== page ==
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I do not decry the fact that the Government eventually took away their motion and incorporated my amendment; it would be extraordinarily bad-tempered and unpleasant of me not to welcome that. What I find inexplicable, though, is that having agreed that that was what was going to happen, it took the Government from 26 June to this very day to find any time whatsoever in the parliamentary timetable to enable the motion to be debated so that we could make a decision. Are they
really saying that in nearly four weeks we could not have found an hour and a half-that is all that it would have been needed-to debate this matter and get it through? Of course we could have done that. One of the paradoxes that several Members have commented on in recent weeks is that this motion is about trying to organise our business in a way that suits the House rather than the Executive, yet we have been prevented from debating it for three or four weeks because the Executive decided that the House could not have the time to discuss its business. That is a fundamental flaw in the Government's approach.
Mr. Harper: The hon. Gentleman is being overly generous to the Government in saying that they allowed this evening's debate. They allowed it to happen only because if they had not done so, and the motion had been objected to again today and tomorrow, they would not have got their business-because they were forced into it, not because they wanted us to debate the motion.
Mr. Heath: My difficulty with what the hon. Gentleman says is that this is not the Government's business but ours-it is the business of the House in reforming itself and making itself more relevant. I am trying to express my frustration at the fact that this debate has been held up by our not being allowed the modest amount of time that would have been required to have it at a much earlier stage.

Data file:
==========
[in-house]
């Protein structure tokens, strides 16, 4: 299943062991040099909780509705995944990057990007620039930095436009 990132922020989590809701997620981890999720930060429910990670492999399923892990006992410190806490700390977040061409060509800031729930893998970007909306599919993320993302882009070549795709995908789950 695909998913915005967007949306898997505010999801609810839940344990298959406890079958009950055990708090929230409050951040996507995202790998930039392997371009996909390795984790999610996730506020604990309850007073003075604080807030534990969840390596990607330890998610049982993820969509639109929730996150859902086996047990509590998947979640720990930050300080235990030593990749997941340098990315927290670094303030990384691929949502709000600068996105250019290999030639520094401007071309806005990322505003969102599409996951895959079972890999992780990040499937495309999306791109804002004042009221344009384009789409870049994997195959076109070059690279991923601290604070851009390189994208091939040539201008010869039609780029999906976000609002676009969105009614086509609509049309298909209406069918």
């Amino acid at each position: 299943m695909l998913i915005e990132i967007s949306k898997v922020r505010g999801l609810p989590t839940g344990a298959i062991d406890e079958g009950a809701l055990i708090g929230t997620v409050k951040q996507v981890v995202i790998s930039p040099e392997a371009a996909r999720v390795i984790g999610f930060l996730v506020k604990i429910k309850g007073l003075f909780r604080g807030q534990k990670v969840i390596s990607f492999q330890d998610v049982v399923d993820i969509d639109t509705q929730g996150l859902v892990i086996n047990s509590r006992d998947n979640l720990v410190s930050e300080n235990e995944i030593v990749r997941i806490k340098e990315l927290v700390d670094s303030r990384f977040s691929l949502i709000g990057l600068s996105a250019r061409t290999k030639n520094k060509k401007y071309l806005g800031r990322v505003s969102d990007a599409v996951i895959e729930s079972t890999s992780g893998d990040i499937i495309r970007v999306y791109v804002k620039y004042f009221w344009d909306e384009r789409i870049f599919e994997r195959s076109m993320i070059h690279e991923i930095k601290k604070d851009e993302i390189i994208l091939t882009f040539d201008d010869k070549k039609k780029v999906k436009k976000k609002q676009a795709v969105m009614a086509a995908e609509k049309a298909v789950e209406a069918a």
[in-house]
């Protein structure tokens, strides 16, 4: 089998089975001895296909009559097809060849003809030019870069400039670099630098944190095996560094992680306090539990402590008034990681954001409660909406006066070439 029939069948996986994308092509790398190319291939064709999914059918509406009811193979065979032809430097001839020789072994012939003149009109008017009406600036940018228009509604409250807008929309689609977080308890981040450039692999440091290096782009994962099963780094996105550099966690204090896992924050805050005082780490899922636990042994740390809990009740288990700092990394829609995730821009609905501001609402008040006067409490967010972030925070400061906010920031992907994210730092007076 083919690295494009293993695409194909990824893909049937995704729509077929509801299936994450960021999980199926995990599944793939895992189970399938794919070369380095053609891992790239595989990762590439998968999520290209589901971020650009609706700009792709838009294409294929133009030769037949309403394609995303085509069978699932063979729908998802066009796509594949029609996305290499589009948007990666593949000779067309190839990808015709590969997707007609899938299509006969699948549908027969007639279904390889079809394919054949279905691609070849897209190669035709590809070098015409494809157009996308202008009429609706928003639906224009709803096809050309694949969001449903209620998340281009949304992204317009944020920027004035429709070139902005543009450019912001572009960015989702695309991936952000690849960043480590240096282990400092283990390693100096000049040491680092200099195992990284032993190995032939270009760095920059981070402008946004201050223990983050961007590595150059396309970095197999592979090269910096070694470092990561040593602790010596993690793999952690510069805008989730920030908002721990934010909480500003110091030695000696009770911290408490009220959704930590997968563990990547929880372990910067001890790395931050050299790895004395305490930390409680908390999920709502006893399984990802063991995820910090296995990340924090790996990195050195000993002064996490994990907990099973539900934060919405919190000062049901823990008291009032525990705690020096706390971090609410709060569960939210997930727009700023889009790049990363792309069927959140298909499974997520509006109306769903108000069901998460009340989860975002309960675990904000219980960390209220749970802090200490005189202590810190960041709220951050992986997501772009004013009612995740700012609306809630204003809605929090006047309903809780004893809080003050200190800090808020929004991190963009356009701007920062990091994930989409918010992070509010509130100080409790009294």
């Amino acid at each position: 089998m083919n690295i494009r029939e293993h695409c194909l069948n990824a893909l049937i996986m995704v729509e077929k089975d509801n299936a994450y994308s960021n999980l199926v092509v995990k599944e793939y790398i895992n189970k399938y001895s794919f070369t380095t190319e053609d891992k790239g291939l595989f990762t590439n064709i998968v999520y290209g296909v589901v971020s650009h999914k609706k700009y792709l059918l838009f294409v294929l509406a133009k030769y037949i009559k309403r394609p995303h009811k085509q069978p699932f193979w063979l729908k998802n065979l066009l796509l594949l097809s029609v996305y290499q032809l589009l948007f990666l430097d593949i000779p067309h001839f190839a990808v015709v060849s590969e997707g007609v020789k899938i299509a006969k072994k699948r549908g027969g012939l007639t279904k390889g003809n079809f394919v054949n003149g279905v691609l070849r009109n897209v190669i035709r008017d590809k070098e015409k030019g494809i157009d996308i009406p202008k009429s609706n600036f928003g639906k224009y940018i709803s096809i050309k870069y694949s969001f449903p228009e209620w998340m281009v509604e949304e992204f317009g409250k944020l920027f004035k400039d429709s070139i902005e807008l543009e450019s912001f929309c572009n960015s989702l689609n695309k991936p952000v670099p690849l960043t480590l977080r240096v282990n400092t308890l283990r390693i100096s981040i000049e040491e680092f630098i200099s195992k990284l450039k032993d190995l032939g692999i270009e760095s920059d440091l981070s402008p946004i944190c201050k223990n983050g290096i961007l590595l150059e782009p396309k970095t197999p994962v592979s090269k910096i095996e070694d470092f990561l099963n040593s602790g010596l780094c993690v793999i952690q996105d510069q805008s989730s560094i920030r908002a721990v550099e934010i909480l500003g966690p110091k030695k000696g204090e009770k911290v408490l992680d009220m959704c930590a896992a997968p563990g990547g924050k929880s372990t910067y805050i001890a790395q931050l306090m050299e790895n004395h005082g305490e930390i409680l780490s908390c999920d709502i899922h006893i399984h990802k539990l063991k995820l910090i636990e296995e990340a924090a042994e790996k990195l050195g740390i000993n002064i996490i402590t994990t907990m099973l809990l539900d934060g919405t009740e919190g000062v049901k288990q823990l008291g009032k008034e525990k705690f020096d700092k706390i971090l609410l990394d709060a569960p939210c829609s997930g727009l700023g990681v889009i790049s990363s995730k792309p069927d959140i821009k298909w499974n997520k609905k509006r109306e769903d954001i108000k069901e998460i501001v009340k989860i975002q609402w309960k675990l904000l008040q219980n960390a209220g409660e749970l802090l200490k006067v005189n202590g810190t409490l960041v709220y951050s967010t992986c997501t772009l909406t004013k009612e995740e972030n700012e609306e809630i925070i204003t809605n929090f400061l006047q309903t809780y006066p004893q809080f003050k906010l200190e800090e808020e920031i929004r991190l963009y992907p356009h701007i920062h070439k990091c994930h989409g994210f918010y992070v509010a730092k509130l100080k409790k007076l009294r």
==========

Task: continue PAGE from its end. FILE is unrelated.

The hon. Member for Cannock Chase (Dr. Wright) could have had his Committee up and running-it could have been doing its work and, in due course, have reported on everything that we wanted it to report on. Instead, it has been frustrated by the lack of time and the objections of Members. I do not object to the fact that the hon. Member for Christchurch (Mr. Chope) shouted "Object" every time that the motion came up, because he had every right to do so if he wanted to debate the matter; what was wrong was the fact that no time was then given to enable the debate to take place. That was entirely in the hands of the Government.
Mr. Heath: I am not a member of the usual channels. I do not know who they comprise of and I have no idea of how they reach their decisions-all I know is that they often bypass the wishes of most Members of this House. That is what is wrong, and that is why we need a proper business Committee, which I hope will be determined to be the right course of action. That Committee should set out the business of the House in a way that facilitates debate, ensures that we deal with the issues that are important to Members of this House, and does not frustrate the Government's business-that would not be the purpose of a well-organised Committee-but allows the House to debate properly, in good time, the things that are considered to be important and that Members feel that they need to express their constituents' opinions on.
Sir Alan Beith (Berwick-upon-Tweed) (LD): Was my hon. Friend not worried when the Government, in their presentation of their reason for permitting the widening of the motion, said that the consideration of non-Government business might impact on Government business? They did not recognise that the House as a whole had a legitimate interest in the issue of how effectively Government business is considered. Although the Government have the right to bring their business before the House, the House must have the capacity to decide how it can most effectively examine it.